I don’t mean to imply here that the women who felt that way wrong to feel that way.   Rather, I just think it’s a difference between men and women.  You either accept that difference or you try to change it.  But if you try to change it, you might be fighting an uphill battle against female nature.   Perhaps.

I don’t really know what to make of these differences between men and women.  To the extent they are real — and not mere imaginings or exaggerations — I suppose we should try to accept them.  But is that realistic?  Is there not an inherent conflict between men and women on some of these issues?  Must one side win and the other lose?  Or is there room for some compromise here?

8 thoughts on “Battle of the Sexes”

  1. there is nothing wrong in getting attracted to members of opposite sex. rather it is inherent trait in all human beings. Only thing is it should not effect one’s marital relation or other commitments.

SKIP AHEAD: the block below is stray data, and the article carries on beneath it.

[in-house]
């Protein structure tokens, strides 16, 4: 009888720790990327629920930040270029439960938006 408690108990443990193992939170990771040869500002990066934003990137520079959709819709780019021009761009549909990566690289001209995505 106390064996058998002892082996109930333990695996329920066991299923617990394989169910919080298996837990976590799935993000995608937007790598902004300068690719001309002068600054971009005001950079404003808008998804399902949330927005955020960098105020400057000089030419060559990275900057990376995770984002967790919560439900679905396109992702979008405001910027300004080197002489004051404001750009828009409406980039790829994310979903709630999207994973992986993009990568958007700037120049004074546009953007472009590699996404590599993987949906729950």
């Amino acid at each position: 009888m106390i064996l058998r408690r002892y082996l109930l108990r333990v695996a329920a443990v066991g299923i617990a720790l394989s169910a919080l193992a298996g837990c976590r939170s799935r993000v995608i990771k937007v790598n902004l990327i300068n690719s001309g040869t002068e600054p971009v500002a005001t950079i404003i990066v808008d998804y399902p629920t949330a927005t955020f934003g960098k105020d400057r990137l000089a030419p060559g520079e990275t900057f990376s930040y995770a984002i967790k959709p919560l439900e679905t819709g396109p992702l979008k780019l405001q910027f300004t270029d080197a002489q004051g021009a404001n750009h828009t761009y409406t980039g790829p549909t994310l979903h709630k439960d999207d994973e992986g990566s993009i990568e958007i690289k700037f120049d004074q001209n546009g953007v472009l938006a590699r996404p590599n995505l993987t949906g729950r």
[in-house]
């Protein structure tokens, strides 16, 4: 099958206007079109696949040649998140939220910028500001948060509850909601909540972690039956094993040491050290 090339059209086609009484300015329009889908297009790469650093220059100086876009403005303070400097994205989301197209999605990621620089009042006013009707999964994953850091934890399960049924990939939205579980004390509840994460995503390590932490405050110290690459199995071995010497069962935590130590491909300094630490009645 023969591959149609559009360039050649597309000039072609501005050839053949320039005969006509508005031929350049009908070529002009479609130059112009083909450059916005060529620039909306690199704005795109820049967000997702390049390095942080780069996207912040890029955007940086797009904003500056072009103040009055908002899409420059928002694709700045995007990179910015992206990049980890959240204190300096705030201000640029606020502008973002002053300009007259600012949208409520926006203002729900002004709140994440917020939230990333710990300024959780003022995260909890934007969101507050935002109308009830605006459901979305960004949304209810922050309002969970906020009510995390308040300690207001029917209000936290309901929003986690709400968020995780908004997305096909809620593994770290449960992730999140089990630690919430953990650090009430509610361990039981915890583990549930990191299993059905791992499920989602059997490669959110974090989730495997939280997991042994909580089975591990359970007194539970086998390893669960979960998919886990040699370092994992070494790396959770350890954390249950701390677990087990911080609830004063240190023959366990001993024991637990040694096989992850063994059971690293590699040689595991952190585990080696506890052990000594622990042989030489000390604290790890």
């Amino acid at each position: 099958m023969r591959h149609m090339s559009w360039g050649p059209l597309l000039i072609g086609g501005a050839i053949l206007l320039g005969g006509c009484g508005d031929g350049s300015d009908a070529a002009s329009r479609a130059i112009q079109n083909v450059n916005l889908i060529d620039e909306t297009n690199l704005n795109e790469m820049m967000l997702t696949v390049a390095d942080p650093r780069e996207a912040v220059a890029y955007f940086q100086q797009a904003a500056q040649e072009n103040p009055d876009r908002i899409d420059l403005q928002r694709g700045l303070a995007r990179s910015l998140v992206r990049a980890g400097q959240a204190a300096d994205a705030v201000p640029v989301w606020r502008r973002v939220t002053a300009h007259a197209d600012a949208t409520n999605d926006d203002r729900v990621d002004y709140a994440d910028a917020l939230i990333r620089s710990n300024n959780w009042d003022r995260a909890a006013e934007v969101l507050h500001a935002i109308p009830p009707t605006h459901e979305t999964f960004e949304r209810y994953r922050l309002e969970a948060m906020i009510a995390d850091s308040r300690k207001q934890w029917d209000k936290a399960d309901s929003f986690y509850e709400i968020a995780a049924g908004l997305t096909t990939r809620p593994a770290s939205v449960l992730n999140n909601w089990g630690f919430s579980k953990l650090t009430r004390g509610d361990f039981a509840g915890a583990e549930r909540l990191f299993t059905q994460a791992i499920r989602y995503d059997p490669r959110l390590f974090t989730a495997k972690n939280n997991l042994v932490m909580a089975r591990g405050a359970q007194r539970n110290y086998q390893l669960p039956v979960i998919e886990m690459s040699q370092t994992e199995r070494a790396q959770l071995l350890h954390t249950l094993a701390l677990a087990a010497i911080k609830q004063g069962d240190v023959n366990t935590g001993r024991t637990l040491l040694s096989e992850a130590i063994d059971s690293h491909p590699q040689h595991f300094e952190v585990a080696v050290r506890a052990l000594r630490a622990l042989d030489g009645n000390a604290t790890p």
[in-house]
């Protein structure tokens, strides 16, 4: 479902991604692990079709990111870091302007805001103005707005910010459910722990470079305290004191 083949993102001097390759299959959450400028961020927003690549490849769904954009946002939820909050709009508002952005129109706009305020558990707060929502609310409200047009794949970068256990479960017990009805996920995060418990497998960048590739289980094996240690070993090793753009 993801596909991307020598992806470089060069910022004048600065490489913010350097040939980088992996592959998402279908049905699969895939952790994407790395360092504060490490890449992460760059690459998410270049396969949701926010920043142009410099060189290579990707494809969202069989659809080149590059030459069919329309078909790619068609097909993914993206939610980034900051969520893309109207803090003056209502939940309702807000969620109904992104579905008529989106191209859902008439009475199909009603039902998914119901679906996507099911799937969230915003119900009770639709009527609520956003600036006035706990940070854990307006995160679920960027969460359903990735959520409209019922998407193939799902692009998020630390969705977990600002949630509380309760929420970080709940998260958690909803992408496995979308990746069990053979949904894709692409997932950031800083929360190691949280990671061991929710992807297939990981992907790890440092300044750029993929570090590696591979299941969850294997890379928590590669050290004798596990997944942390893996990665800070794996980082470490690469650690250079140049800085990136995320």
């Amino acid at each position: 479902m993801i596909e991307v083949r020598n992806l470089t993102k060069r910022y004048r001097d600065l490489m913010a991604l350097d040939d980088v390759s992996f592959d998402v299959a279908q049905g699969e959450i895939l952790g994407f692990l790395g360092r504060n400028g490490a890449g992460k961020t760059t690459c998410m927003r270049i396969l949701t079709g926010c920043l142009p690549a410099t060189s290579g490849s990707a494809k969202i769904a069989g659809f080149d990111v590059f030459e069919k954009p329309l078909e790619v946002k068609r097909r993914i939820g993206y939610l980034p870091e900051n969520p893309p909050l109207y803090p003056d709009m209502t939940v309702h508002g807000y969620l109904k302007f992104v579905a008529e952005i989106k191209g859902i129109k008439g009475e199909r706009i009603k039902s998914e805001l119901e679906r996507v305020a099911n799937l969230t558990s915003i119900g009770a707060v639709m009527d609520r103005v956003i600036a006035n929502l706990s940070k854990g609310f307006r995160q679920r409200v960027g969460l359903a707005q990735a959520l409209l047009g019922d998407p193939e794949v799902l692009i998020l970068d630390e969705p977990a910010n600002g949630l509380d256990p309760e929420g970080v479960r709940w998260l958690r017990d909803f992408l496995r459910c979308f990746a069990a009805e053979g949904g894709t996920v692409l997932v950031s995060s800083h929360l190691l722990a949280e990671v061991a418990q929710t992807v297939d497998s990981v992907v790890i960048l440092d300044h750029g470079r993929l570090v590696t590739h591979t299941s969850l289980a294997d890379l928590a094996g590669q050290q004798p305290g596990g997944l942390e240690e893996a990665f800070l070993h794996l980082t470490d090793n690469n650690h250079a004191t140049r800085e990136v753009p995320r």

atleast I dont have any issues with my husband and his various attractions and light flirting. I think it adds spice to life. But not sure How my husband will take it if I get attracted to some one.
    Most important thing is man and woman are different , physcially ofcourse but there is differenc in their thoughts, their psyche, their ability to deal with and face problems and other issues of life. and we should accept it gracefully and learn to live with it


  2. Going in to a relationship with intent of “improving” someone, or loving the “man he could be” instead of the man he is (and this works the other way, too, not to be sexist), is a recipe for disaster. Heck, looking at one’s self as something flawed or in need of improving is a recipe for disaster. We can’t help but do it, of course, but it’s always a self-fulling prophecy. It’s the judgment that makes the sin – both psychologically and grammatically.


  3. My wife, after almost 44 years of marriage, still tells me:”You can have your aperitive anywhere you wish, the meal you eat at home.”
    We have both held fast to that practice because it applies to both.